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  103. Rafer Janders says:

    @al-Ameda:

    It is possible, just not in this case. Rubio’s family claimed they were fleeing Castro, even though they left before he took power. So yes, one could have fled Batista — but they did not.

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  104. rudderpedals says:

    Rubio’s little lie didn’t come out until after his win in the 3 way, so it was never really litigated. Brown’s campaign OTOH discussed and contested how many drops of Native Am blood were coursing through her veins.

    Like or Dislike: Thumb up 1 Thumb down 0

  105. SC_Birdflyte says:

    @Jenos Idanian #13: Your denigration of my father is duly noted.

    Like or Dislike: Thumb up 6 Thumb down 0

  106. grumpy realist says:

    @george: That’s why I wonder how many of us could actually, at this moment, be able to “prove” things like
    1) I was born in the USA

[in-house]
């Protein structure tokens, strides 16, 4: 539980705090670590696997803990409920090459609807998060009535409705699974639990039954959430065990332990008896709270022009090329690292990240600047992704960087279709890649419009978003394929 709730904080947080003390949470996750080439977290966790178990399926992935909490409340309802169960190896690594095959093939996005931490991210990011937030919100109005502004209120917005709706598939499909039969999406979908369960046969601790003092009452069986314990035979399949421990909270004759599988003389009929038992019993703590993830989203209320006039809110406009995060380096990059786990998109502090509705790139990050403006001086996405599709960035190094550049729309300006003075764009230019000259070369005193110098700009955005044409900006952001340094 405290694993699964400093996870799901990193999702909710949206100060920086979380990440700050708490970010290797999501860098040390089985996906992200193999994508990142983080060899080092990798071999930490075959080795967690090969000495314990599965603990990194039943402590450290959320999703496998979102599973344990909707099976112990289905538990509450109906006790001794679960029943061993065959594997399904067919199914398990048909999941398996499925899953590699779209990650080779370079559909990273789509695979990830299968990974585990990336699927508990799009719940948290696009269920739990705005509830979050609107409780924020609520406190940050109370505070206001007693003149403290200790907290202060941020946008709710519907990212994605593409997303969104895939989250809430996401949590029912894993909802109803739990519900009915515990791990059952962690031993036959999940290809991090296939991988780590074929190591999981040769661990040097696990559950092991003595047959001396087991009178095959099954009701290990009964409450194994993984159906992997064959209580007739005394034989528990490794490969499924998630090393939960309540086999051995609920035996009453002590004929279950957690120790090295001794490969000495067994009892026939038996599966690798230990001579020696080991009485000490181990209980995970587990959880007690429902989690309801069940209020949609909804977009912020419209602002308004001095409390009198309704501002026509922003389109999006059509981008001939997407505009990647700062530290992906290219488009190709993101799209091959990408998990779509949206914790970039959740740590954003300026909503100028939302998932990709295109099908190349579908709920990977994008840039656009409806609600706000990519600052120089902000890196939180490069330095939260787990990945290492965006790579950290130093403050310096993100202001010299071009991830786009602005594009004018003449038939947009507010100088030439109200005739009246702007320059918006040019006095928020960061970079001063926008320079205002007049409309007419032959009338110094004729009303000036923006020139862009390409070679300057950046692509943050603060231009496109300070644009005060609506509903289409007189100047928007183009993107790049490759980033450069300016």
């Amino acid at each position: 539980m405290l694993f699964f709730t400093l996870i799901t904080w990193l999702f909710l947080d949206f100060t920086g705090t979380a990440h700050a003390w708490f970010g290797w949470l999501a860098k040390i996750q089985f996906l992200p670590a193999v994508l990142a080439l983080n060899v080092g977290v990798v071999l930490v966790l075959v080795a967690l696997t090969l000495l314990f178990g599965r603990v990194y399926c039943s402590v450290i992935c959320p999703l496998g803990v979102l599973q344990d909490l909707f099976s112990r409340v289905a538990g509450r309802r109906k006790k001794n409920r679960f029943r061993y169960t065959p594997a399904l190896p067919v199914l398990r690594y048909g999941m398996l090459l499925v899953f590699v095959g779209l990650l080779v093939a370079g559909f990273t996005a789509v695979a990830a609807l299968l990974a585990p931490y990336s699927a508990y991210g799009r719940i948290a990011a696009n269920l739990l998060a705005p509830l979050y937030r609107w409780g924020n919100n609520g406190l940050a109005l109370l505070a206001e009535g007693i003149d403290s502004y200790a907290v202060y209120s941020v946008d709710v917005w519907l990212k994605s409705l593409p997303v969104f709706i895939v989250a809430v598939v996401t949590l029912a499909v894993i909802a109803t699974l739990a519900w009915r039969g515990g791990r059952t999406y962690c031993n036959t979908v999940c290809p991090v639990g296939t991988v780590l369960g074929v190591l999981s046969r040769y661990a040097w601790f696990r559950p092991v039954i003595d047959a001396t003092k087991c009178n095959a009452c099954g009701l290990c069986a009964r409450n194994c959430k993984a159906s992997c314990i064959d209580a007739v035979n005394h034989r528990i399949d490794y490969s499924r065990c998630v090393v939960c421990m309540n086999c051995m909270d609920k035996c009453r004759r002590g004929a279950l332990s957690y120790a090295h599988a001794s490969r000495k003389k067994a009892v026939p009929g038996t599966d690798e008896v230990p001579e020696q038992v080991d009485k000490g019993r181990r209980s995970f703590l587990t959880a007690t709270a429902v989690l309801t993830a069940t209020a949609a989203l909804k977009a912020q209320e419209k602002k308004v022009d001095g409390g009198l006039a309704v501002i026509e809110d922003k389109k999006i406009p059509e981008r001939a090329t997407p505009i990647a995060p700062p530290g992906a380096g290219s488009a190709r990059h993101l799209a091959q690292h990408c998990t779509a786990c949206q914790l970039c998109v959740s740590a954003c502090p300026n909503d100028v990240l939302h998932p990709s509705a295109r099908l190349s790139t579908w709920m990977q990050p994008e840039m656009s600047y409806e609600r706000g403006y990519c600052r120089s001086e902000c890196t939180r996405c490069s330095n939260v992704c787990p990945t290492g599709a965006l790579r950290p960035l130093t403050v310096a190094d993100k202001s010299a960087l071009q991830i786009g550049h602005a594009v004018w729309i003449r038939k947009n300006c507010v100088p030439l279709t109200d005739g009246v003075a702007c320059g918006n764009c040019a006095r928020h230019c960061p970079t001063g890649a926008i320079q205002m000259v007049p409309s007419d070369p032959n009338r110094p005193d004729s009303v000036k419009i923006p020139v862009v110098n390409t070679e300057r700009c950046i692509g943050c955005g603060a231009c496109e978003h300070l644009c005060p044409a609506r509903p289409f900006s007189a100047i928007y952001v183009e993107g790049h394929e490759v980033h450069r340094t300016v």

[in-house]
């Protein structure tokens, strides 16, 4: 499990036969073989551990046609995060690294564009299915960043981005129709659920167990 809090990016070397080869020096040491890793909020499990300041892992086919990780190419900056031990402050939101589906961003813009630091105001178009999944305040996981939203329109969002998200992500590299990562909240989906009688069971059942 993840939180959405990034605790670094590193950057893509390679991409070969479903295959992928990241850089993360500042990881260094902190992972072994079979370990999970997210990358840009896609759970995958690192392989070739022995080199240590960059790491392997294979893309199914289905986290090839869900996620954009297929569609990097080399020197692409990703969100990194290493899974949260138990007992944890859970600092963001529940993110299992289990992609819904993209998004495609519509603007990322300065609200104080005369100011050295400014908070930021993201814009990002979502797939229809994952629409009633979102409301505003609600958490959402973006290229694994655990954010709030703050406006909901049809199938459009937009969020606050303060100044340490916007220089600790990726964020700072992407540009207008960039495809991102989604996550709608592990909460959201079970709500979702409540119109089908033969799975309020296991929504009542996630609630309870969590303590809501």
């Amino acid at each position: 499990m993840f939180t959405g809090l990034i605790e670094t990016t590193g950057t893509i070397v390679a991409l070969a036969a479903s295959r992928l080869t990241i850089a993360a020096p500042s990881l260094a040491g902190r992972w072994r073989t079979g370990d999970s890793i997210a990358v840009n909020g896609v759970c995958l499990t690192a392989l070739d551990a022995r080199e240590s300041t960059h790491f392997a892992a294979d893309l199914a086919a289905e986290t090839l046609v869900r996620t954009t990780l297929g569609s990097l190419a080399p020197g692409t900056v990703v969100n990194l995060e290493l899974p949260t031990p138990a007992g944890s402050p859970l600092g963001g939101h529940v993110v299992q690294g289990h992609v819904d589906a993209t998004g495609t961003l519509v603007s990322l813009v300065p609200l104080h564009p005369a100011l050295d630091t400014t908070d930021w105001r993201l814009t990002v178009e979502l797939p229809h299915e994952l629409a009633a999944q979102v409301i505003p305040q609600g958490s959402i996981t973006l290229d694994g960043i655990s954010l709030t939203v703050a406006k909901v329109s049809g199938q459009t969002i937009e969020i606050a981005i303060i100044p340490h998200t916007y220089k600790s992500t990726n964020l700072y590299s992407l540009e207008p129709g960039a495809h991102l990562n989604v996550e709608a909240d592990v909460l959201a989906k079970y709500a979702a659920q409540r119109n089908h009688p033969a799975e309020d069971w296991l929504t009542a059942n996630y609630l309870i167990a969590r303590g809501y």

2) That I am an American citizen
    3) That I actually am who I claim to be.

    There are probably many Americans who would be unable to provide an original birth certificate, for instance. I’m running around with all sorts of things like a driver’s license and a U.S. passport, but doesn’t that validity only depend on the fact that I was able to convince officials (state or federal) that the original paper waved in their face was, in fact, legit? So from a Platonic viewpoint, my present ID proves nothing and should not be relied upon, right?

    It seems to me that it would be very easy to challenge the U.S. citizenship claims of quite a few people…especially those who were born near the Mexican border and not in a hospital that’s still in existence.

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  107. john personna says:

    The “racial” checkbox thing comes at an interesting time. The whole idea will be shortly dead, and anyone who cares can get a genetic test of deep ancestral history.

    (You may have heard that some US “tribes” oppose the National Geographic’s Genographic project, because of what it might tell them.)

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  108. Dave says: